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Montana Field Guide

Montana Field Guides

Acadian Hairstreak - Satyrium acadica

Native Species

Global Rank: G5
State Rank: S5

Agency Status

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General Description
[From Ferris and Brown 1981; Scott 1986; Opler and Wright 1999; Glassberg 2001] Forewing 1.5-1.7 cm. Tailed. Uppersurface gray with one orange spot on hindwing opposite tail; undersurface gray with row of submarginal orange spots capped with black, hindwing with postmedian row of fairly uniform round black spots, blue tail-spot capped with orange, black bar above tail spot often sharply angled.

One flight; late June to early August (Scott 1986). Mid-June to August (Glassberg 2001). Early July to early August in Colorado (Scott and Scott 1978), late June to early September in British Columbia if correctly identified (Threatful 1988).

Diagnostic Characteristics
Best determined by a combination of undersurface gray with row of submarginal orange spots capped with black, blue tail-spot capped with orange.

Species Range
Montana Range Range Descriptions


Range Comments
Extreme southeastern British Columbia, northern Idaho, western Montana east across southern Canada and adjacent US to Nova Scotia and New England, south to Colorado in the west, New Jersey and Maryland in the east (Scott 1986; Opler and Wright 1999). Although reported as common in parts of southeastern British Columbia (Threatful 1988), other authorities state that the species has not been reported in British Columbia, northern Idaho, or anywhere else west of south-central Montana since 1920 (Pyle 2002); to 2560 m elevation in Colorado but typically 1830 m or below (Brown 1957; Scott and Scott 1978). In Montana, reported from several south-central and eastern counties (Kohler 1980; Stanford and Opler 1993). Locally uncommon to locally common (Glassberg 2001).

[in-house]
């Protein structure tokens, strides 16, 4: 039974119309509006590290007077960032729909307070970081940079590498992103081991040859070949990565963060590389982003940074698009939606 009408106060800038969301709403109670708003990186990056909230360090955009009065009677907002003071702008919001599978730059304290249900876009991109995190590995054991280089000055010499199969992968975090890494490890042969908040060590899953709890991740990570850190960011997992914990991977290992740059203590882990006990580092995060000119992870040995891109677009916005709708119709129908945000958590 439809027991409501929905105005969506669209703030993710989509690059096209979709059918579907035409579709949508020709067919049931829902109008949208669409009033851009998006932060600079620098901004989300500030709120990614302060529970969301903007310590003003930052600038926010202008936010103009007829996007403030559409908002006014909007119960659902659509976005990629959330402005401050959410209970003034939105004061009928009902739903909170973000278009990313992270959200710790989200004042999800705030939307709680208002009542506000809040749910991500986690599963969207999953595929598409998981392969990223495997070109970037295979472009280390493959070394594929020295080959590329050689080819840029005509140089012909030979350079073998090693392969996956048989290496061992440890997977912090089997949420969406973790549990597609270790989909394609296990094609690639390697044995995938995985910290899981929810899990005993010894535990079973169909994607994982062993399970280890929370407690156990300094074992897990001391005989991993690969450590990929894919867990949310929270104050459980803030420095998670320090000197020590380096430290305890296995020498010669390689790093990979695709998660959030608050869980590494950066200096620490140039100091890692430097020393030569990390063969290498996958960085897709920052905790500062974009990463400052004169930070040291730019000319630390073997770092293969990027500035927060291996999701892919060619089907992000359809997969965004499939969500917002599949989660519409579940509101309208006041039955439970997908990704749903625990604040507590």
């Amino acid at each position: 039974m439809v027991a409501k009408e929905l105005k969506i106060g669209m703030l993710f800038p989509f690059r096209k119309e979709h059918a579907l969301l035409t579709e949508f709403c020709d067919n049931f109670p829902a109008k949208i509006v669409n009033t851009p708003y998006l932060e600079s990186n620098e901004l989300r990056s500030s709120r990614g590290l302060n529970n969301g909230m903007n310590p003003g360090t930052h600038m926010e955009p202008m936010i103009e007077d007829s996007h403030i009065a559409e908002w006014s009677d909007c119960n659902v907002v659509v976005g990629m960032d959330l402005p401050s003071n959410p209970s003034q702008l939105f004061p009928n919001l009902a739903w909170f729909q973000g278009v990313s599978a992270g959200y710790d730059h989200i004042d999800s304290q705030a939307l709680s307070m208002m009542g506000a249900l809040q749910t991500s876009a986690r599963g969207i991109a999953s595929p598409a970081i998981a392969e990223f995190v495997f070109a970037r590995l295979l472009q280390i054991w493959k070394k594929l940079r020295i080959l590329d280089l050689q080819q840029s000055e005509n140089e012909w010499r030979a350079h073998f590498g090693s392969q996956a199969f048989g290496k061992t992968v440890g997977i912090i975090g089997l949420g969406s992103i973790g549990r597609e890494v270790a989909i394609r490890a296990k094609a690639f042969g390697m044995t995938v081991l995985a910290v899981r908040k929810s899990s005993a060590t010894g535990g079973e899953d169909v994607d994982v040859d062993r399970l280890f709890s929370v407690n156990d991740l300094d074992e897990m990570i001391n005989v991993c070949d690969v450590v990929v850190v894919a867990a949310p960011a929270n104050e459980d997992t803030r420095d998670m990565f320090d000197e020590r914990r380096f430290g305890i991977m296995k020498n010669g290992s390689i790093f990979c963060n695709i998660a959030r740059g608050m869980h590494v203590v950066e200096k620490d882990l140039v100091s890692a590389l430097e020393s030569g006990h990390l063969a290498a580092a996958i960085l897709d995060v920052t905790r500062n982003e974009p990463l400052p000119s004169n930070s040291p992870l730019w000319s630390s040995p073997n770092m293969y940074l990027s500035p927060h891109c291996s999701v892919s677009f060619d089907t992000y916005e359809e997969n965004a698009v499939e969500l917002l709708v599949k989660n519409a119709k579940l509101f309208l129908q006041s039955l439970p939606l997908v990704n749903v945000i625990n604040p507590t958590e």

Riparian woodland, stream courses, marshes, willow thickets (Opler and Wright 1999; Glassberg 2001). Willows and along streams in Greater Yellowstone Ecosystem (Debinski and Pritchard 2002).

Food Habits
Larval food plants include several species of Salix (Scott 1986, 1992). Adults feed on flower nectar, including Apocynum, Asclepias, Ceanothus, Cirsium, Medicago, Melilotus, Polygonum, and Tamarix (Scott 1986, 2014; Tooker et al. 2002).

Reproductive Characteristics
Females lay eggs in small numbers (1-6 eggs per oviposition) on host plant twig usually in a small hole, less often at base of leaf, then sealed with a "glue window." Overwinter (diapause) as egg; larvae build no nests, associate with ants. (Scott 1979, 1986, 1992). Males perch (infrequently patrol) on small willows or other plants less than 1 m above the ground during the afternoon waiting for females (Scott 1975b, 1986).

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Citation for data on this website:
Acadian Hairstreak — Satyrium acadica.  Montana Field Guide.  .  Retrieved on , from